Woz survives, apologizes, and calls himself a heel
Tuesday's "Dancing with the Stars" proves Steve Wozniak's conspiracy theory correct. And after being placed in and surviving the dance-off, he apologizes to ABC.
I wonder if Apple co-founder Steve Wozniak and the producers of ABC's "Dancing with the Stars" will meet for coffee and a slice of cake before next week's show.
Earlier on Tuesday, Woz hadby those cynical Hollywood producer types.
He said that if he was in the bottom two, it would be "an outright lie." And he was convinced that the fix was in for him and his partner, Karina Smirnoff, to be in the dance-off (and win it) in order to boost ratings.
You will be stunned beyond your pajamas to hear that he was, indeed, in the bottom two. And that, yes, he was in the dance-off. And that yes, he won it, leaving a distraught Go-Go girl, Belinda Carlisle, to wonder whether her hip action really had been worse than Woz's fumbling, bumbling, and stumbling legs, arms, torso, and enthusiasm.
Now here's the truly weird thing. When you've set up a conspiracy theory that appears to come true, perhaps the last thing you might be expected to do is apologize to the alleged conspirators. Yet that is precisely what Woz did.
In his latest letter to his dancing Facebook diocese, he said, "Yesterday, I wrote my suspicions of the secret 'Dancing With The Stars' audience vote tabulations. I wrote that the producers were liars, simply because I truly believed in that possibility, not because I had a shred of evidence. I hurt a lot of honest people."
But, Woz, Woz, your conspiracy theory appears to have played out exactly as you predicted!
He was having none of it: "The top people of this show, (the) ones responsible for counting audience votes and keeping them honest, told me all the specific details of where their numbers came from."
Aha. Those wily coyotes of the production world appealed to his sense of numeracy. And then they knew the way to his heart. They showed him their machines.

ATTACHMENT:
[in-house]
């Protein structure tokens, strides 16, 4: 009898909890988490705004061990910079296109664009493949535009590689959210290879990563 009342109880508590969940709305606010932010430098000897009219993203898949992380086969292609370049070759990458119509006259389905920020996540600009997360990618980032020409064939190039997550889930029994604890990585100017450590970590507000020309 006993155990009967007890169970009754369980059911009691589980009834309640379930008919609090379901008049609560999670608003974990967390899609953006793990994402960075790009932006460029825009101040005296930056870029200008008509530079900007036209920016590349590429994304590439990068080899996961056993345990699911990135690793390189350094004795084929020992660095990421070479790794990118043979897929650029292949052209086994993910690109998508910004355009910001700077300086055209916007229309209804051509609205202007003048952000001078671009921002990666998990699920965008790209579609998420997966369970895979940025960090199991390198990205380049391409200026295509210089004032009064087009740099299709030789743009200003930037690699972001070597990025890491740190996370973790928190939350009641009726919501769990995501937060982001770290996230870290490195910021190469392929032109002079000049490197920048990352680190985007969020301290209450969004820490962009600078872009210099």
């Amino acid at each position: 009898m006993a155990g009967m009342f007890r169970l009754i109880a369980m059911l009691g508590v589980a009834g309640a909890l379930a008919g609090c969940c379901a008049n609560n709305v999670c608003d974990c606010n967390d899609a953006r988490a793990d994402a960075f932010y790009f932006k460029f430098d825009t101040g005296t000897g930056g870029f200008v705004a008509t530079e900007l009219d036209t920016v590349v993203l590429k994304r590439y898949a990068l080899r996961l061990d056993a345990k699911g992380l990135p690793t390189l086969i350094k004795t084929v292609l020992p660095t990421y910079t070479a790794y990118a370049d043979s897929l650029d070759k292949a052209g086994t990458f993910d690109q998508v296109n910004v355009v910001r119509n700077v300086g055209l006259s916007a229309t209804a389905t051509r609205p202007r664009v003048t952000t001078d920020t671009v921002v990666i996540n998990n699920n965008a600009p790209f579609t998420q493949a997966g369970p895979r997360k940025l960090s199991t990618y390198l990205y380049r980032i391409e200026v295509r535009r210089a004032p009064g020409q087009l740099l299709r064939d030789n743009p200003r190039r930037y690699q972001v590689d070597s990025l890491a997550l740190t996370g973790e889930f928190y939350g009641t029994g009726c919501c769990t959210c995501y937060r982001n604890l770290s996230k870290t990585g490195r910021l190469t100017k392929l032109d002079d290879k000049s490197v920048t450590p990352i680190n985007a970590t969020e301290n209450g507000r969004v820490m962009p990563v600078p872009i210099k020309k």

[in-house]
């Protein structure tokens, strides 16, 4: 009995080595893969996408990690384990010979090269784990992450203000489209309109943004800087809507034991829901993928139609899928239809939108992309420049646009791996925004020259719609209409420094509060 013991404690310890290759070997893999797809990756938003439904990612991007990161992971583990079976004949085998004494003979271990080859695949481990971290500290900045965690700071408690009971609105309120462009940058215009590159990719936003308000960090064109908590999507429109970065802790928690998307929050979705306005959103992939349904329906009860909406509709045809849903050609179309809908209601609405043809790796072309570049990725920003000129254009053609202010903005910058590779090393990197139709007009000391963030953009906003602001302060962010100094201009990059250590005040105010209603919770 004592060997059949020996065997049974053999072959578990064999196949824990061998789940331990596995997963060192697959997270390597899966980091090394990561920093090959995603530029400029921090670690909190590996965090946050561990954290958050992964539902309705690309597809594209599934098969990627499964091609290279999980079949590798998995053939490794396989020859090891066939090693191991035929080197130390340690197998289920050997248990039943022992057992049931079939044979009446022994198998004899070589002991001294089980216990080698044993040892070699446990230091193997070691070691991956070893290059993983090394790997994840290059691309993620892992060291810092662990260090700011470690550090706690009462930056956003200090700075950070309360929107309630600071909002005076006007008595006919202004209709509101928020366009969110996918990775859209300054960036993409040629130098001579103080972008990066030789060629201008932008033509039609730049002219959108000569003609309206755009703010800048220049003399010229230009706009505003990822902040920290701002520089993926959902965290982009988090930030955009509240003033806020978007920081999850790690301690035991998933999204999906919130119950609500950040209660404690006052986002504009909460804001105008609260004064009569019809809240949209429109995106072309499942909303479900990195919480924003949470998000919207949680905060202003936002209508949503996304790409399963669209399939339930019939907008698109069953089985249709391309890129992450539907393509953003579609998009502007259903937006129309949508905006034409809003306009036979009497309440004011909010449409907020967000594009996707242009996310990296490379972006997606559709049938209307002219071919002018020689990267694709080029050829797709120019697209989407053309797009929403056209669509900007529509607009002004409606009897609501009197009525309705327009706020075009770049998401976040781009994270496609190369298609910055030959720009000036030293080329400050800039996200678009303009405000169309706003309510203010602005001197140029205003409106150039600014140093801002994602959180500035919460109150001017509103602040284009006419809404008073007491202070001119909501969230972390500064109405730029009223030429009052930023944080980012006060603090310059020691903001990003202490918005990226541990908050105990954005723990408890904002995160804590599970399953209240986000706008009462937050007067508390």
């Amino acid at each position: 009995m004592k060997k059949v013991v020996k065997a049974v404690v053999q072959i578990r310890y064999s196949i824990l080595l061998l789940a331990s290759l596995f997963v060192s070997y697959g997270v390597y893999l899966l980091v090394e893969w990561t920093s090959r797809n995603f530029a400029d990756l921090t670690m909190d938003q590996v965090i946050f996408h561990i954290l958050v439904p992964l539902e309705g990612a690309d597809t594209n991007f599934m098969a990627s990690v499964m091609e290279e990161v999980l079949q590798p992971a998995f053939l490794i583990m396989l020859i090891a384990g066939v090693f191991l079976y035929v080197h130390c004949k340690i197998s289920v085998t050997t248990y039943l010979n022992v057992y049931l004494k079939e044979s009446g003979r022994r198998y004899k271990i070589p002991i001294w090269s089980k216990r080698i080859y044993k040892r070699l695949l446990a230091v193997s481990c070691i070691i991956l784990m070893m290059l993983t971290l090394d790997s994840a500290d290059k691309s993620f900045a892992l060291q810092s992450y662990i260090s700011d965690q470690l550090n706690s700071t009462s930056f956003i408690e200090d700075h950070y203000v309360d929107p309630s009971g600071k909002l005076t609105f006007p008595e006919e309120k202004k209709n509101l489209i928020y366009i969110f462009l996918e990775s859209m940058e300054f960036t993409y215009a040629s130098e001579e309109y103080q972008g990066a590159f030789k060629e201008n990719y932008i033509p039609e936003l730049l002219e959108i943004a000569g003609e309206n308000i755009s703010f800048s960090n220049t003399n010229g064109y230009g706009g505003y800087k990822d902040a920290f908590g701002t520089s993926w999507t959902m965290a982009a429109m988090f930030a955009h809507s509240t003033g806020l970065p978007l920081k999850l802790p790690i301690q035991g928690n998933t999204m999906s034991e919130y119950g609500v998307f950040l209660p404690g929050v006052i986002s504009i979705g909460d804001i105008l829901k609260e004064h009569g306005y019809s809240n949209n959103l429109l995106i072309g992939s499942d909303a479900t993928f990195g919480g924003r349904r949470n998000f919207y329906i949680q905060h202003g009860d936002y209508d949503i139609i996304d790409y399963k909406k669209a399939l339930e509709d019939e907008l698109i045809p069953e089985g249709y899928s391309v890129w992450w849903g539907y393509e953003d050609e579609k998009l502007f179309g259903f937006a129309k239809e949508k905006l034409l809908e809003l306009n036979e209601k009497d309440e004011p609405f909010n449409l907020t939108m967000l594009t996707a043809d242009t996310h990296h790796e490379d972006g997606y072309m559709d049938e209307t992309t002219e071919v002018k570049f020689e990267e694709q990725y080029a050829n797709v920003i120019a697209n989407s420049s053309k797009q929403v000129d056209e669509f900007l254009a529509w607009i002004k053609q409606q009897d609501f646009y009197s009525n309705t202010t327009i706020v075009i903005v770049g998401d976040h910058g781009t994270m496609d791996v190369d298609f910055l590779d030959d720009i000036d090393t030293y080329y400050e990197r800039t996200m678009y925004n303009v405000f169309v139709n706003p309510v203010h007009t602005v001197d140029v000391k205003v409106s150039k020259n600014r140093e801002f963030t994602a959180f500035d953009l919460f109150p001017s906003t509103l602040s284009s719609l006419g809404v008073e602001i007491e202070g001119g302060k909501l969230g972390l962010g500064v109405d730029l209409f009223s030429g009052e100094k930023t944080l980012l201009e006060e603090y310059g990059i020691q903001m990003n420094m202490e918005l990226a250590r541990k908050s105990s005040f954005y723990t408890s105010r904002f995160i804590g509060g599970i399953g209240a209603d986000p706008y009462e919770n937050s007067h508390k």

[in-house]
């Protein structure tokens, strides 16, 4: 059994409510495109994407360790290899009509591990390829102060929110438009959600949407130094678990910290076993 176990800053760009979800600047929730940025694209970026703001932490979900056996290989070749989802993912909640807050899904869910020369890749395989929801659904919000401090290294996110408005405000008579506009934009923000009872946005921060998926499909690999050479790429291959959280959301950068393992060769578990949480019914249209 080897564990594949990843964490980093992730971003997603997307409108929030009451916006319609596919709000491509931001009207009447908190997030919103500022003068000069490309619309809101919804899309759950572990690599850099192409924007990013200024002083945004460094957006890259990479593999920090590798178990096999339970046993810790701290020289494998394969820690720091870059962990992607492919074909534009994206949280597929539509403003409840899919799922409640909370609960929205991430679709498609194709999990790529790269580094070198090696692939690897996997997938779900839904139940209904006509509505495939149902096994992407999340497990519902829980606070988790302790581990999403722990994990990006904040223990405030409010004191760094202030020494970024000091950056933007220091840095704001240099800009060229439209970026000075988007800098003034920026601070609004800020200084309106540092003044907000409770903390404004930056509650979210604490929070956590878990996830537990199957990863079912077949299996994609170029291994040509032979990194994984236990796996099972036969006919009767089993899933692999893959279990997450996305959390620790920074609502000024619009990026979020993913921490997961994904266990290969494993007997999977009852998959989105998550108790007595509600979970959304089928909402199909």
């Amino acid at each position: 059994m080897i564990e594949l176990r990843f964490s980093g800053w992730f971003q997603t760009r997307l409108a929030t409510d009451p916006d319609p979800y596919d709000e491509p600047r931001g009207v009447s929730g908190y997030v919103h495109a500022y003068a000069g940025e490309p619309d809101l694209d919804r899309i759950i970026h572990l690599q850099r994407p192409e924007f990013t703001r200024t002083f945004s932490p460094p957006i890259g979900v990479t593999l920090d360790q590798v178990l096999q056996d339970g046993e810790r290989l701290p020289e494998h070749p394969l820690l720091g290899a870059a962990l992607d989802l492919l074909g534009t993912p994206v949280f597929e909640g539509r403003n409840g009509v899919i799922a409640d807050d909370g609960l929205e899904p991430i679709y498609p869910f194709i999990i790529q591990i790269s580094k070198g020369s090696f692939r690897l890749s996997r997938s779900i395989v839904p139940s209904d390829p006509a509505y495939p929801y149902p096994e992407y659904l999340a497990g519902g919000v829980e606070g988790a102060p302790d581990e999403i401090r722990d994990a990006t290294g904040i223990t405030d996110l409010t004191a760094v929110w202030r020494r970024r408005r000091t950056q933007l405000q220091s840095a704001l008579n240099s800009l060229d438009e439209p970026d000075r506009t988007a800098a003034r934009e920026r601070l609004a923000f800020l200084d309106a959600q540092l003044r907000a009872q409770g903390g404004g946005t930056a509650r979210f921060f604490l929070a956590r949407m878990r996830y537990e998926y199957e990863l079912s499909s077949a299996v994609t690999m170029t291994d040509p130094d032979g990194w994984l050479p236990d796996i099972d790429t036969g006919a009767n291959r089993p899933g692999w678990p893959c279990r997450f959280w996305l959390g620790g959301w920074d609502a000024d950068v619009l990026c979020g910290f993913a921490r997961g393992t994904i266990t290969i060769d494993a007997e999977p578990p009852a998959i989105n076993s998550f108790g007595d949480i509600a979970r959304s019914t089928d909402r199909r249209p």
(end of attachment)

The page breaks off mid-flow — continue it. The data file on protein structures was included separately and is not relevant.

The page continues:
"I was offered an opportunity to see the equipment they use also. You can tell when things are extremely on the level. You can also see why the exact totals cannot be released. That would make it harder to detect fraud."
Fraud? Did someone mention fraud? Oh, yes, Woz did.
"One main way that they detect fraud is, when the phone-in votes and text votes and Internet votes don't follow each other, percentage-wise. There are other things they look for as well that IT experts would detect as signals of something wrong," he explained.
The appeal to his IT experts' chops seems to have done the trick.
"Conrad (Green) and the other producers are not liars," Woz said. "They are extremely honest people, in my mind...In this case, they are certainly more honorable and honest than myself."
The self-critical salsa didn't stop there: "I was around some swarming emotions yesterday. Now I feel like a heel who stuck his shoe in his mouth, no puns intended."
I don't know about you, but I feel like a large pinot noir.
Here's what we can conclude: One, the supposed geek vote did not materialize in large numbers. If it had, he would not have been in the bottom two. (Because now we know the vote tally is absolutely, totally, unimpeachably honest.)
Two, the folks at ABC and the Woz are putting flowers in their hair and singing of peace, love, and understanding. Conspiracy theories are dead, and next week, the Apple co-founder will dance his lungs beyond their capacity again.
Who knows, perhaps he will be the next Bachelor too? That's an ABC show, isn't it?